The CARES Act created a $350 billion program to make emergency loans to small businesses impacted by the coronavirus crisis, designed to help these companies continue to pay workers and cover their rent or mortgage payments. This is officially known as the Paycheck Protection Program, or PPP.

Since the program's introduction, major banks and regional financial institutions have approved billions' worth of these loans. However, the major fintech companies had been left on the sidelines. Now, that appears to be changing.

Two men looking at a laptop on a table inside a small workshop

Image source: Getty Images.

PayPal and Intuit are now allowed to participate -- and more could follow

On Friday, PayPal (PYPL -1.12%) and Intuit (INTU -0.14%) announced that the Small Business Administration (SBA) had approved the companies to participate in the PPP.

This certainly makes sense. After all, PayPal already has relationships with millions of small businesses, especially those that primarily operate online, and the company has been providing loans and cash advances to businesses since 2013. Intuit's QuickBooks is used by small businesses throughout the U.S., and payroll data is a key component of the PPP (the loans can be forgiven to the extent they are used to cover certain payroll expenses).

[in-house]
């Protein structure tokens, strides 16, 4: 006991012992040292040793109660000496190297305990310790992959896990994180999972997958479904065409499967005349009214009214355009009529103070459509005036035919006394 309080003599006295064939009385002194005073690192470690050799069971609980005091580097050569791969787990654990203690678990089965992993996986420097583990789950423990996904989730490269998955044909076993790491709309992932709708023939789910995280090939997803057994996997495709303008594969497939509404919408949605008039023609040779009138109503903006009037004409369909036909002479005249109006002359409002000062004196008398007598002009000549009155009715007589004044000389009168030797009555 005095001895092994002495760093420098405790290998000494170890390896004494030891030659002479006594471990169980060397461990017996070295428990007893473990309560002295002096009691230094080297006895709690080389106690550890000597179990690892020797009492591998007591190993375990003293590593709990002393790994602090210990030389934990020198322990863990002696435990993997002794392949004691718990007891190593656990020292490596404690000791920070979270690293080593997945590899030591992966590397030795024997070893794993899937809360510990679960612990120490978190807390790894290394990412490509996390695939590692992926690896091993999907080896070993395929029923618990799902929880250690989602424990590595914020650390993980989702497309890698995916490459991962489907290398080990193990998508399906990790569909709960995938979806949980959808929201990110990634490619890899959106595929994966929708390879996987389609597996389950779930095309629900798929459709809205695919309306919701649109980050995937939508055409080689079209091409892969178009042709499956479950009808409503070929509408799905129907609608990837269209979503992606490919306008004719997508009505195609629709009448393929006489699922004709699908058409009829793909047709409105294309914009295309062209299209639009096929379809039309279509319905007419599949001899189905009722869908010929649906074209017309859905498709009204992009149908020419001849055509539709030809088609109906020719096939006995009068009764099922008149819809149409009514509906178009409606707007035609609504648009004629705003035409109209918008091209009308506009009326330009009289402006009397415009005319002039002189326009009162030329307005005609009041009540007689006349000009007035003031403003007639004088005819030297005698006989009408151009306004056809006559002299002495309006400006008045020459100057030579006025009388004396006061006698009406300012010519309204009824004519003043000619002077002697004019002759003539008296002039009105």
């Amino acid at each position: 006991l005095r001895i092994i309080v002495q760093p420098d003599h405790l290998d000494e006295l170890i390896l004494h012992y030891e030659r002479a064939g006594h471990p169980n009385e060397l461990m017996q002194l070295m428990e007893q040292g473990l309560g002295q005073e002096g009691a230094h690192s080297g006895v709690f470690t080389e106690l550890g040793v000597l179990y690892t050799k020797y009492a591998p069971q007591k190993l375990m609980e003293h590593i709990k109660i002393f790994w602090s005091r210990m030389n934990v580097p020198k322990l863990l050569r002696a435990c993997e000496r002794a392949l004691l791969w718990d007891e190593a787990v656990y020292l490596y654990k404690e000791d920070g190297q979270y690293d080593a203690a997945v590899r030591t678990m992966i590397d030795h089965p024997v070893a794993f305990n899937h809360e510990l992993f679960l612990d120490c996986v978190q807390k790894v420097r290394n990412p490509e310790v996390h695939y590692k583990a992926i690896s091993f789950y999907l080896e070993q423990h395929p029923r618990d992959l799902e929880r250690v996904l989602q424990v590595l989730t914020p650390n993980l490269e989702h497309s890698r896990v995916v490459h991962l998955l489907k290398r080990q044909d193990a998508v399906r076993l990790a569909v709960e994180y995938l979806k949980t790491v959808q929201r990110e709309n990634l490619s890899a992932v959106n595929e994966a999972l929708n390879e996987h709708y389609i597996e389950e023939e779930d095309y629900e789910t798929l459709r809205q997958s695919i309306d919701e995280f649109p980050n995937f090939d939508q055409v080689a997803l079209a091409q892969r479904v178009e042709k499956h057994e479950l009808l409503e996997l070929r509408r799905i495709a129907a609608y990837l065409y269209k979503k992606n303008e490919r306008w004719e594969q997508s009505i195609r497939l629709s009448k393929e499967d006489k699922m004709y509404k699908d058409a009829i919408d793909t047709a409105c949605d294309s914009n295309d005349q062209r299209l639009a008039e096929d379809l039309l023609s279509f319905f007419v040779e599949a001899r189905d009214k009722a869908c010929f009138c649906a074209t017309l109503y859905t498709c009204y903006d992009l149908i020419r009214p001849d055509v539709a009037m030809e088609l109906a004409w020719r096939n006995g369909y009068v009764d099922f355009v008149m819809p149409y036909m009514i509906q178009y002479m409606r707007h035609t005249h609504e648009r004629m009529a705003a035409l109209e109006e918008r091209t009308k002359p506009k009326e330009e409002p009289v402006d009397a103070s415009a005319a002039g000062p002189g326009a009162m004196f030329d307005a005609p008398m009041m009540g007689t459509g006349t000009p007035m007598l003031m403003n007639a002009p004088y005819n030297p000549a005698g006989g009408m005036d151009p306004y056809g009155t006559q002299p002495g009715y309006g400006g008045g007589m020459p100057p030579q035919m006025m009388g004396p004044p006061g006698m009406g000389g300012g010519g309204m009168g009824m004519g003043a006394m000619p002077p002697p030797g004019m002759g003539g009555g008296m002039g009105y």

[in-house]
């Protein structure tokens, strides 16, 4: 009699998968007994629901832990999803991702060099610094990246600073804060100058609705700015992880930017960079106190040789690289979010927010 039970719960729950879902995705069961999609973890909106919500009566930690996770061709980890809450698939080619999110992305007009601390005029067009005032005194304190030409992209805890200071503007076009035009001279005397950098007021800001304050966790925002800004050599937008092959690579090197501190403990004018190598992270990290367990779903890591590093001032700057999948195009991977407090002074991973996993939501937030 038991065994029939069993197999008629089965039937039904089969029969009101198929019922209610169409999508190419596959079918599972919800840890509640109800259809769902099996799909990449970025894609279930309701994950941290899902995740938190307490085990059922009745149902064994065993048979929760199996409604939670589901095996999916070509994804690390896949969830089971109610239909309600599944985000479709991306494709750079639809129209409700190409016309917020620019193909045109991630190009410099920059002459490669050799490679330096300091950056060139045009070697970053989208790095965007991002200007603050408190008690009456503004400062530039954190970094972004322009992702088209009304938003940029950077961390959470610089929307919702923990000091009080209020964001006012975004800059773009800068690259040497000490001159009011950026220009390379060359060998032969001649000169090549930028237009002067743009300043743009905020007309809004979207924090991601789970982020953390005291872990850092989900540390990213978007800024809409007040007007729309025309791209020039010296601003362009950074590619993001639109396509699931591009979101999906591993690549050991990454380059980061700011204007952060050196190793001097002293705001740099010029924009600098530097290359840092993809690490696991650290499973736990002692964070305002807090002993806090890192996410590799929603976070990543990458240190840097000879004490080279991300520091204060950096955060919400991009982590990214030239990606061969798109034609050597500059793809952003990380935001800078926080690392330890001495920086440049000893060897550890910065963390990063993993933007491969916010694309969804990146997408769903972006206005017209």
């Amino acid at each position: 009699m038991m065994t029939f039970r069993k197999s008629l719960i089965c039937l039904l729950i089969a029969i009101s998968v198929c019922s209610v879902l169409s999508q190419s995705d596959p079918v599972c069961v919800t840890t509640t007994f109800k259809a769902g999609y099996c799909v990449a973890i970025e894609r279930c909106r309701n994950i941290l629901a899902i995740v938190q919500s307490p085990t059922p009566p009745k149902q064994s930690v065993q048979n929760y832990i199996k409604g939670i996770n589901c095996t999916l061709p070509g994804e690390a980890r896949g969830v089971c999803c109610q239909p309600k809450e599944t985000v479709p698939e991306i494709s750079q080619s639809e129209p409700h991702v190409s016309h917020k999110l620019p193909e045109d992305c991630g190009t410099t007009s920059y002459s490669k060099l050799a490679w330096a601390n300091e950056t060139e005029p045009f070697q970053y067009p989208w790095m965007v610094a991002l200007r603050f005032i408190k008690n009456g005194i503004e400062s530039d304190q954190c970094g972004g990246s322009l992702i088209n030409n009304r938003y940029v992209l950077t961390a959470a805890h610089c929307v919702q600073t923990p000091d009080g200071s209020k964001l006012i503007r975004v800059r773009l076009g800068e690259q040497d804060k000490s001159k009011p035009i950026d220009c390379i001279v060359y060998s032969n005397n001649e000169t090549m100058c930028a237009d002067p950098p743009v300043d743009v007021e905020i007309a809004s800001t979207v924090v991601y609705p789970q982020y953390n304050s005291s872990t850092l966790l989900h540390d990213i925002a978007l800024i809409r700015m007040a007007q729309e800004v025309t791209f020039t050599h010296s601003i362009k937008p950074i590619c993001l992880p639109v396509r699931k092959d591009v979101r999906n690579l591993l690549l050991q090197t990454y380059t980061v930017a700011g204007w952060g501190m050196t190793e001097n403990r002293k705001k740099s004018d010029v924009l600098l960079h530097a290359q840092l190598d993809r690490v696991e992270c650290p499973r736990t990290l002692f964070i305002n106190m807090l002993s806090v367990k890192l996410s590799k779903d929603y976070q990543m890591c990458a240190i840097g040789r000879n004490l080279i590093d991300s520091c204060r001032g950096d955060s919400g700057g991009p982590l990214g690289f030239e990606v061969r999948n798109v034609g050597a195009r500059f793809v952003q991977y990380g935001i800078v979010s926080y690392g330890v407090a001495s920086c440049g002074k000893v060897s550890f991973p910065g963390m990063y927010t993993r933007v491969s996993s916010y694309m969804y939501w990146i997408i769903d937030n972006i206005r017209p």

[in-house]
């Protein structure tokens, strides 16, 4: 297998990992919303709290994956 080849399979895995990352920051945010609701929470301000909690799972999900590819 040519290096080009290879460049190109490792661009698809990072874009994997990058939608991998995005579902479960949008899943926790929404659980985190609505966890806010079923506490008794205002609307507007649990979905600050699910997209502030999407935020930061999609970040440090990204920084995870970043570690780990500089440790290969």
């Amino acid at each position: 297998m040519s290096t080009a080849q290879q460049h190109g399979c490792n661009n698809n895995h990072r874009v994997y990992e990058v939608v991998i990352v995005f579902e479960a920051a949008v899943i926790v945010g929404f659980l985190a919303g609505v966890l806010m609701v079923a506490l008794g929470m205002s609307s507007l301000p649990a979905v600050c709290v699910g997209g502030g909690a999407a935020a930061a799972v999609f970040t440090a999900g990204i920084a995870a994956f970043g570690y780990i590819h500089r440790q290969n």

As PayPal CEO Dan Schulman said in a press release, "We are eager to deploy our capital and expertise to do our part in helping small businesses survive this challenging period. We are thankful to Congressional leaders for ensuring the CARES Act allowed companies like PayPal to help distribute funds quickly to those businesses that are most impacted."

Other fintechs could join the program in the coming days as well. Square (SQ 0.15%) has a PPP page on its website that provides details on the program and makes it clear that the company anticipates being able to participate soon. And given its payment processing relationships with millions of small businesses, as well as its existing Square Capital lending division that could facilitate the loans, it's a natural fit.